Black Owned Businesses are so important to have in our community. However, it’s even cooler that young black entrepreneurs are starting businesses! Here’s a list of 5 Black Children Owned Businesses!
- Moziah Bridges started this company in Memphis, Tennessee in 2011. He couldn’t find any stylish or cool bowties so he decided to create his own! His products have been featured all over!
- BeeSweet Lemonade came to life when Mikaila Ulmer, at age four, was encouraged to make a product for the Acton’s Children’s Business Fair. Two events occurred; she was stung by a bee and her Great Grandmother Helen sent her family a recipe book from the 1940s that had a recipe for Flaxseed Lemonade. After this, she became obsessed with bees and how they impact the environment. Her Lemonade is sold in natural food delivery companies and restaurants.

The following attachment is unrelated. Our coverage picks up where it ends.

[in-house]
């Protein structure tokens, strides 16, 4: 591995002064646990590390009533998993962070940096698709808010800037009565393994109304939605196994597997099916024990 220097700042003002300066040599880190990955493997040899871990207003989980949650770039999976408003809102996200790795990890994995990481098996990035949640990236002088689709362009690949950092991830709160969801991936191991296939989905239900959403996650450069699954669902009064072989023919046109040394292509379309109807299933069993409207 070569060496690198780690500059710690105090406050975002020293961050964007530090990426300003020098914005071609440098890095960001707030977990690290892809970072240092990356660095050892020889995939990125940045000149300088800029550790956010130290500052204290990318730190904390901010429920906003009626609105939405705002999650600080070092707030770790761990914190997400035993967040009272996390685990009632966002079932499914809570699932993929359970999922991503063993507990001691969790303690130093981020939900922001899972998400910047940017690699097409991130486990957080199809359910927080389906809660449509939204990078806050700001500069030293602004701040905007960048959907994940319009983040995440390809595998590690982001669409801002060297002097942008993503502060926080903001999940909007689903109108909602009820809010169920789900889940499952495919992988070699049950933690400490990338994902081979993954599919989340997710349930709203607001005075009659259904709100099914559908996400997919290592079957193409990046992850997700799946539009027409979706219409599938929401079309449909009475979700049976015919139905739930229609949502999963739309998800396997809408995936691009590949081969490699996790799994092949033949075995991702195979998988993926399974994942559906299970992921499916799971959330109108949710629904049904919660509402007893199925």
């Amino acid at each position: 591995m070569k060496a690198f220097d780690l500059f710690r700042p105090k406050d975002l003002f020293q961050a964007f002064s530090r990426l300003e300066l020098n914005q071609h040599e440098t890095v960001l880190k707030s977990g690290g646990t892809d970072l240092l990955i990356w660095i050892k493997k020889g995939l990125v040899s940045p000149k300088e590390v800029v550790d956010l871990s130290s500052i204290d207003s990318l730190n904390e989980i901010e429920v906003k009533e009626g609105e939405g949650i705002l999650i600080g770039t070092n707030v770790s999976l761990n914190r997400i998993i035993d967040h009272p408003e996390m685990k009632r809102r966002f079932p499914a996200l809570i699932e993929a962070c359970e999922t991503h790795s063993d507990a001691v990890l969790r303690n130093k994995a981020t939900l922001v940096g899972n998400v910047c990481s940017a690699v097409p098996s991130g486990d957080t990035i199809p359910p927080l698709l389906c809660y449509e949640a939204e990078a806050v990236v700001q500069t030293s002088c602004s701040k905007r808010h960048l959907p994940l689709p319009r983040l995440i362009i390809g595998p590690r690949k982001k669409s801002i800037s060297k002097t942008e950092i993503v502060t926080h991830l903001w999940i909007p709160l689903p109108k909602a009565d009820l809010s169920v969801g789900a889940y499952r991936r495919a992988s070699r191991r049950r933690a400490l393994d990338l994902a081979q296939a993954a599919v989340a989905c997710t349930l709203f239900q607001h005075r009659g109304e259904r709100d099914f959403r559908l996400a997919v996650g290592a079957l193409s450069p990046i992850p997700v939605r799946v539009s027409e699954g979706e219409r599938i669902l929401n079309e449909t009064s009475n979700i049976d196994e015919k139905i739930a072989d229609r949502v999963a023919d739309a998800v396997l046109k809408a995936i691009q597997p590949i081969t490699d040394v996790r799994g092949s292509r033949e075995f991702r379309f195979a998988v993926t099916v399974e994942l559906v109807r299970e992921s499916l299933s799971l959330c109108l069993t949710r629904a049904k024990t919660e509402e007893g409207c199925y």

Church Boy Clothing
- Brandon D. Hill opened this boutique in Detroit, Michigan at nine years old. He started this business so people could afford dress clothes and casual wear for less. He works in his store on Friday evenings and Saturday afternoons and his family operates the business on weekdays. He sells consignment and new dress clothes, shoes, socks, belts, shirts button ups, denim, cufflinks, mens bracelets, and rings for young boys. He is putting his profits towards his college fund for Howard University.
Address: 8900 E. Jefferson Detroit, MI 48214 (off of Marina drive)
- At nine years old, Mr. Cory decided to sell hot cocoa because he wanted to give his mother enough money to purchase a car. He spent all of his free time selling hot cocoa, lemonade, and cookies in front of his home and the Roman Inn in Englewood, New Jersey. Later, he expanded his business and started to sell sugar free oatmeal raisin cookies for his health conscious customers.
- Maya started this company in 2008 when she was eight years old. She is an environmental activist, entrepreneur, eco-designer, and artist. She makes eco-friendly clothing and accessories. Maya even has international customers in Denmark and Australia. 10 to 20 percent of her profits go to environmental organizations.
It’s so joyful to know that these children are helping out their communities while doing something that they love! List more in the comments and we’ll update this list!